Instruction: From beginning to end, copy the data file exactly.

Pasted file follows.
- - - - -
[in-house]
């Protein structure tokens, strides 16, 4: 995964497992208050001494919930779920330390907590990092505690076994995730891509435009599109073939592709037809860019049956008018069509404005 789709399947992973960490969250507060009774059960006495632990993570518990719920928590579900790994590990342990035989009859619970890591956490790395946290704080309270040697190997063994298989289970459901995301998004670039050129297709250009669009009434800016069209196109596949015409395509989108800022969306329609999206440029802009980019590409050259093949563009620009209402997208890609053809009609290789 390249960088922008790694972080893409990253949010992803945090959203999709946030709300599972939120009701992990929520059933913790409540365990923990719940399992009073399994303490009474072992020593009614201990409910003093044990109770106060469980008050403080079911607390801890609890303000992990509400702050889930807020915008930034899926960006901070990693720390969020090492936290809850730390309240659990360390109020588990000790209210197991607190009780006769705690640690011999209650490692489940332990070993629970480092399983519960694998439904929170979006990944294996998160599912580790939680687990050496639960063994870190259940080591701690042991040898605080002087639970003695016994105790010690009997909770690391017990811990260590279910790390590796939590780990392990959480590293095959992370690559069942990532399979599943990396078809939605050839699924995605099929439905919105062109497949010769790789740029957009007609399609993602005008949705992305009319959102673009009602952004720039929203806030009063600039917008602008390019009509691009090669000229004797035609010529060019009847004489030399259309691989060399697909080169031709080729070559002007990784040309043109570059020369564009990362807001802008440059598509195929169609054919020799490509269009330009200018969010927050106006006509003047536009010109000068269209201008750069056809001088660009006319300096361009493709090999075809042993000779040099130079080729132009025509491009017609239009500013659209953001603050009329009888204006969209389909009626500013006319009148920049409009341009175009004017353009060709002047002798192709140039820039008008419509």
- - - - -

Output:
[in-house]
């Protein structure tokens, strides 16, 4: 995964497992208050001494919930779920330390907590990092505690076994995730891509435009599109073939592709037809860019049956008018069509404005 789709399947992973960490969250507060009774059960006495632990993570518990719920928590579900790994590990342990035989009859619970890591956490790395946290704080309270040697190997063994298989289970459901995301998004670039050129297709250009669009009434800016069209196109596949015409395509989108800022969306329609999206440029802009980019590409050259093949563009620009209402997208890609053809009609290789 390249960088922008790694972080893409990253949010992803945090959203999709946030709300599972939120009701992990929520059933913790409540365990923990719940399992009073399994303490009474072992020593009614201990409910003093044990109770106060469980008050403080079911607390801890609890303000992990509400702050889930807020915008930034899926960006901070990693720390969020090492936290809850730390309240659990360390109020588990000790209210197991607190009780006769705690640690011999209650490692489940332990070993629970480092399983519960694998439904929170979006990944294996998160599912580790939680687990050496639960063994870190259940080591701690042991040898605080002087639970003695016994105790010690009997909770690391017990811990260590279910790390590796939590780990392990959480590293095959992370690559069942990532399979599943990396078809939605050839699924995605099929439905919105062109497949010769790789740029957009007609399609993602005008949705992305009319959102673009009602952004720039929203806030009063600039917008602008390019009509691009090669000229004797035609010529060019009847004489030399259309691989060399697909080169031709080729070559002007990784040309043109570059020369564009990362807001802008440059598509195929169609054919020799490509269009330009200018969010927050106006006509003047536009010109000068269209201008750069056809001088660009006319300096361009493709090999075809042993000779040099130079080729132009025509491009017609239009500013659209953001603050009329009888204006969209389909009626500013006319009148920049409009341009175009004017353009060709002047002798192709140039820039008008419509």